Posted by: Staff | 04.29.2008

The Mysteries of Beaver: The Stained Glass Windows


Atop the two main staircases in Beaver, flanking the McElwain Studio, sit two stained glass windows: a knight and a king. They seem a little out of place, and I often wondered how and why they got there. With a little digging, though, it becomes clear that they are actually emblematic of a big part of Beaver history.

Back in the 20s and 30s, the “Arts and Crafts” movement was slowly beginning to wind down, but its influence on Beaver’s curriculum remained. Until the 1950’s, students at Beaver had majors, each of which had its own set of specific classes. For art majors, classes and activities included bookbinding, printmaking, metal work, costume and set design, and so on. Many of these classes required a final project for every student, and the stained glass windows are likely a result of that.

The window of the knight was created by Sylvia Van Ness Martin, class of ’37. Sylvia was the daughter of Beatrice Whitney Van Ness, Beaver’s first Art Department Head, who actually designed McElwain studio. It is unclear who made the window of the king, and whether it is in any way associated.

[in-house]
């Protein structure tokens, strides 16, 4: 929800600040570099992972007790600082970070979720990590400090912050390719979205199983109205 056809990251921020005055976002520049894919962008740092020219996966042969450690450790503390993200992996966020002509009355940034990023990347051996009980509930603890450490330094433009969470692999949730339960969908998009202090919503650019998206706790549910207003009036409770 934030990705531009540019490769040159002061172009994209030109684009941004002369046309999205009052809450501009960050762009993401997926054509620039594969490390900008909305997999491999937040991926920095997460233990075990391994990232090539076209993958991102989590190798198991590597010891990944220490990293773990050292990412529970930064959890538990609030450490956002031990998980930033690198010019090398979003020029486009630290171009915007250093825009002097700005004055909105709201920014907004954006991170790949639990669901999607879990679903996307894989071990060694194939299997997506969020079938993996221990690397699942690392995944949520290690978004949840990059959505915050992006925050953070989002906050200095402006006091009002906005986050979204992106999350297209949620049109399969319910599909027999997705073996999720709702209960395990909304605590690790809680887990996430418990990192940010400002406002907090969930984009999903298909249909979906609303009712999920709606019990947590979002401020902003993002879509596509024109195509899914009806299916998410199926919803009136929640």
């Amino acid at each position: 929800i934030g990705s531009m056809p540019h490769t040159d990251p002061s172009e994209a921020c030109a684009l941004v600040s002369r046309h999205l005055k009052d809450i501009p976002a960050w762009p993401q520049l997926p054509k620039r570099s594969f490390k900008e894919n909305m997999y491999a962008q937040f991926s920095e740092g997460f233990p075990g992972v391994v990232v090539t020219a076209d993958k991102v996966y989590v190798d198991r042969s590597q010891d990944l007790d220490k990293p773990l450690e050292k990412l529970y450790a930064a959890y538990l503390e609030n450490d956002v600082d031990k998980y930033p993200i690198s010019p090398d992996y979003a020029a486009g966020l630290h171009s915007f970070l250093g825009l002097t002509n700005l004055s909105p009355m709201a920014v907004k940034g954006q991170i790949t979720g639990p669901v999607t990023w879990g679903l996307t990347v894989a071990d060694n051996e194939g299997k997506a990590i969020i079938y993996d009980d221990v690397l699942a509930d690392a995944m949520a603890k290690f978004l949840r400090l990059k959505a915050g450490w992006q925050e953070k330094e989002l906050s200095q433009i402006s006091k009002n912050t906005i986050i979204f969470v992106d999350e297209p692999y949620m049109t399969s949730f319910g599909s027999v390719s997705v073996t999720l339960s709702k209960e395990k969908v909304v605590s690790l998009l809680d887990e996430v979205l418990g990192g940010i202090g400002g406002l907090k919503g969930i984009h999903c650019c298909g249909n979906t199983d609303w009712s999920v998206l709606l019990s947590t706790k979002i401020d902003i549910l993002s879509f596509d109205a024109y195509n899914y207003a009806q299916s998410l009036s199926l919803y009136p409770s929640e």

The Beaver archives include pictures of many of these activities, and even samples of students’ creations. Shown here are just a few. The attic holds an even more tangible relic: an actual manual printing press, albeit lacking the expensive type fonts needed to start printing again.

While work of this sort has largely disappeared from Beaver, and art projects have perhaps turned more abstract than practical, traces of that era remain in the cross-curricular creative projects Beaver students still undertake. For evidence, drop by the 8th graders’ annual CSP fair on Friday, May 30.

Special thanks to Ms. Boylan, Mr. Gow, and Toph Tucker



  1. Now THIS is a good Mystery. Well done Maddy!

    – (Person who complained about the last one)

  2. awww conflict resolved


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